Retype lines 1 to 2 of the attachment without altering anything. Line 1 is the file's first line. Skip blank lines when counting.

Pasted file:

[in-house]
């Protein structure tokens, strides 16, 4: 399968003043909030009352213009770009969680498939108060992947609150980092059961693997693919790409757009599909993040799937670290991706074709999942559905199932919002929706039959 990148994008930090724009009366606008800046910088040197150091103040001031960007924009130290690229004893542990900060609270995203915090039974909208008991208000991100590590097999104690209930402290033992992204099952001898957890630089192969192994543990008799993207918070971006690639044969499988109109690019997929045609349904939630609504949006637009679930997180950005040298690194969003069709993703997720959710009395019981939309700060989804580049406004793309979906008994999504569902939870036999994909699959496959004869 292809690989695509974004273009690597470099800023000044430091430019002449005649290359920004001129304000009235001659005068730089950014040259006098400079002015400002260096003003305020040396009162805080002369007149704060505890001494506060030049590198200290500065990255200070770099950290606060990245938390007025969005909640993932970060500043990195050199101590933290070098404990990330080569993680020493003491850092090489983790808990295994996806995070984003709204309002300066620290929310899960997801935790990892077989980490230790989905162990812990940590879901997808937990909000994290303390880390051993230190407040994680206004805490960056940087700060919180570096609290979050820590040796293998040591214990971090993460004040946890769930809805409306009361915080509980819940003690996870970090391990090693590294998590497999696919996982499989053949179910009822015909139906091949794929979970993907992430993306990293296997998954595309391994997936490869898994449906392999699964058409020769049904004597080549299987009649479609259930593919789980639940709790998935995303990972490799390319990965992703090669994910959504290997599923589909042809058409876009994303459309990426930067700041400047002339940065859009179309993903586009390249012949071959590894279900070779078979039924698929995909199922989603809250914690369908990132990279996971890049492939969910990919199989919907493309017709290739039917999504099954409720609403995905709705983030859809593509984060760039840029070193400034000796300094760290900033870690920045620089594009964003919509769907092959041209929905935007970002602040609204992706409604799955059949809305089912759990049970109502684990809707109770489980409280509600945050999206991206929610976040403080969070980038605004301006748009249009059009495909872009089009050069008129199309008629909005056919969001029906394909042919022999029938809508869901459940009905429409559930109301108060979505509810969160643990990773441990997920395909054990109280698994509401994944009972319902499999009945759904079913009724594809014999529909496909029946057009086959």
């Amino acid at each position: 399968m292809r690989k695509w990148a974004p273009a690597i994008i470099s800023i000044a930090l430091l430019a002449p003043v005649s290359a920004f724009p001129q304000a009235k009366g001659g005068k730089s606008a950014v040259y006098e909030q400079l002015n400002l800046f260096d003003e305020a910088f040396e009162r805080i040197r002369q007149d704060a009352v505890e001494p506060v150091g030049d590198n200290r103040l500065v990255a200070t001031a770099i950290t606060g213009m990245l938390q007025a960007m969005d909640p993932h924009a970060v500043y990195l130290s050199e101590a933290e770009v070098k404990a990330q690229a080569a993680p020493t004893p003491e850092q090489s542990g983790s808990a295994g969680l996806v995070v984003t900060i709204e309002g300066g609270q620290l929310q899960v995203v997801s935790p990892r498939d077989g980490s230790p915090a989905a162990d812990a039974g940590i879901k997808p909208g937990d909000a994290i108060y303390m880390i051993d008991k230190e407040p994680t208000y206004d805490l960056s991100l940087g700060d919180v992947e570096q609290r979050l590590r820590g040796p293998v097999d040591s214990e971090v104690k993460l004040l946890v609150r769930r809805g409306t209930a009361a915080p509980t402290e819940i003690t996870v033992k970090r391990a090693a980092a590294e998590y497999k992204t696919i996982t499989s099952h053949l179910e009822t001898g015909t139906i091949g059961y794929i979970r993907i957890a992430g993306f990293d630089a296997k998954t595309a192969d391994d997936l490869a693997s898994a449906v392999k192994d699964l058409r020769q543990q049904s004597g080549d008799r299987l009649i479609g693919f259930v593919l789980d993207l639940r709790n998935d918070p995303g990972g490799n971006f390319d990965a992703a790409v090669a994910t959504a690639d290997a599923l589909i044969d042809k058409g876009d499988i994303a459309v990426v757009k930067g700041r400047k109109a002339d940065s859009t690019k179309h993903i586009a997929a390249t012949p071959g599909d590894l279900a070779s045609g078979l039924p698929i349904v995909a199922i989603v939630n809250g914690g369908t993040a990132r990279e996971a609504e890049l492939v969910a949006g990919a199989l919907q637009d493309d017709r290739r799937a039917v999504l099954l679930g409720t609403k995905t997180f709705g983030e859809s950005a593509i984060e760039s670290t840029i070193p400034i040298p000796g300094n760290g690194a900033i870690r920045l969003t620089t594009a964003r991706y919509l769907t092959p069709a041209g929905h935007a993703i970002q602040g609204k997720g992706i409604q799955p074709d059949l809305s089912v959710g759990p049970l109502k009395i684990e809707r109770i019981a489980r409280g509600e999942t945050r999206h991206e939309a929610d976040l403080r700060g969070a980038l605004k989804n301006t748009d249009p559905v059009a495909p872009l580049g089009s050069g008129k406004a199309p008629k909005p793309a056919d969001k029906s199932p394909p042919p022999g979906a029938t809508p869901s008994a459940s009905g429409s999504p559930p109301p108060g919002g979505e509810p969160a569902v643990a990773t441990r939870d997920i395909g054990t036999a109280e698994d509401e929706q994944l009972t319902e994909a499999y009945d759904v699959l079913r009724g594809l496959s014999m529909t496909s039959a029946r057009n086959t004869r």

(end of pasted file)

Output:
[in-house]
């Protein structure tokens, strides 16, 4: 399968003043909030009352213009770009969680498939108060992947609150980092059961693997693919790409757009599909993040799937670290991706074709999942559905199932919002929706039959 990148994008930090724009009366606008800046910088040197150091103040001031960007924009130290690229004893542990900060609270995203915090039974909208008991208000991100590590097999104690209930402290033992992204099952001898957890630089192969192994543990008799993207918070971006690639044969499988109109690019997929045609349904939630609504949006637009679930997180950005040298690194969003069709993703997720959710009395019981939309700060989804580049406004793309979906008994999504569902939870036999994909699959496959004869 292809690989695509974004273009690597470099800023000044430091430019002449005649290359920004001129304000009235001659005068730089950014040259006098400079002015400002260096003003305020040396009162805080002369007149704060505890001494506060030049590198200290500065990255200070770099950290606060990245938390007025969005909640993932970060500043990195050199101590933290070098404990990330080569993680020493003491850092090489983790808990295994996806995070984003709204309002300066620290929310899960997801935790990892077989980490230790989905162990812990940590879901997808937990909000994290303390880390051993230190407040994680206004805490960056940087700060919180570096609290979050820590040796293998040591214990971090993460004040946890769930809805409306009361915080509980819940003690996870970090391990090693590294998590497999696919996982499989053949179910009822015909139906091949794929979970993907992430993306990293296997998954595309391994997936490869898994449906392999699964058409020769049904004597080549299987009649479609259930593919789980639940709790998935995303990972490799390319990965992703090669994910959504290997599923589909042809058409876009994303459309990426930067700041400047002339940065859009179309993903586009390249012949071959590894279900070779078979039924698929995909199922989603809250914690369908990132990279996971890049492939969910990919199989919907493309017709290739039917999504099954409720609403995905709705983030859809593509984060760039840029070193400034000796300094760290900033870690920045620089594009964003919509769907092959041209929905935007970002602040609204992706409604799955059949809305089912759990049970109502684990809707109770489980409280509600945050999206991206929610976040403080969070980038605004301006748009249009059009495909872009089009050069008129199309008629909005056919969001029906394909042919022999029938809508869901459940009905429409559930109301108060979505509810969160643990990773441990997920395909054990109280698994509401994944009972319902499999009945759904079913009724594809014999529909496909029946057009086959």